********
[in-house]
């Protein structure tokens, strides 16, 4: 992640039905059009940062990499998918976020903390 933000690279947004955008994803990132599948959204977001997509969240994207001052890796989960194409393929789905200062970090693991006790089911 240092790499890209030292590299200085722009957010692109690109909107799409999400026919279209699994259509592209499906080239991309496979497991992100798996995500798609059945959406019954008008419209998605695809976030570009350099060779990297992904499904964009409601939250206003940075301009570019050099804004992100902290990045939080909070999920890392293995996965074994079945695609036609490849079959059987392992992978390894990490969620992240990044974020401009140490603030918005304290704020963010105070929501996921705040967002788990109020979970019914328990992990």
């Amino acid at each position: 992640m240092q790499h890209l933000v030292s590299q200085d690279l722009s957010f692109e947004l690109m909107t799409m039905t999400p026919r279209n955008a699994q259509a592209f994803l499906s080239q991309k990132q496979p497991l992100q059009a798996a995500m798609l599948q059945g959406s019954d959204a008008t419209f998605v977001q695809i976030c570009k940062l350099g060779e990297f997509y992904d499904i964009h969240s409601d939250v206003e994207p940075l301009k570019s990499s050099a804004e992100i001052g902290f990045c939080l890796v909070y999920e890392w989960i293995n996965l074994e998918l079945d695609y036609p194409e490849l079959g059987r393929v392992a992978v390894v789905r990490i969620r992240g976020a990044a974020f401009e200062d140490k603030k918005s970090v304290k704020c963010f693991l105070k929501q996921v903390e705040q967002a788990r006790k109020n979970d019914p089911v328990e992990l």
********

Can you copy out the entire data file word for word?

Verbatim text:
[in-house]
């Protein structure tokens, strides 16, 4: 992640039905059009940062990499998918976020903390 933000690279947004955008994803990132599948959204977001997509969240994207001052890796989960194409393929789905200062970090693991006790089911 240092790499890209030292590299200085722009957010692109690109909107799409999400026919279209699994259509592209499906080239991309496979497991992100798996995500798609059945959406019954008008419209998605695809976030570009350099060779990297992904499904964009409601939250206003940075301009570019050099804004992100902290990045939080909070999920890392293995996965074994079945695609036609490849079959059987392992992978390894990490969620992240990044974020401009140490603030918005304290704020963010105070929501996921705040967002788990109020979970019914328990992990």
């Amino acid at each position: 992640m240092q790499h890209l933000v030292s590299q200085d690279l722009s957010f692109e947004l690109m909107t799409m039905t999400p026919r279209n955008a699994q259509a592209f994803l499906s080239q991309k990132q496979p497991l992100q059009a798996a995500m798609l599948q059945g959406s019954d959204a008008t419209f998605v977001q695809i976030c570009k940062l350099g060779e990297f997509y992904d499904i964009h969240s409601d939250v206003e994207p940075l301009k570019s990499s050099a804004e992100i001052g902290f990045c939080l890796v909070y999920e890392w989960i293995n996965l074994e998918l079945d695609y036609p194409e490849l079959g059987r393929v392992a992978v390894v789905r990490i969620r992240g976020a990044a974020f401009e200062d140490k603030k918005s970090v304290k704020c963010f693991l105070k929501q996921v903390e705040q967002a788990r006790k109020n979970d019914p089911v328990e992990l």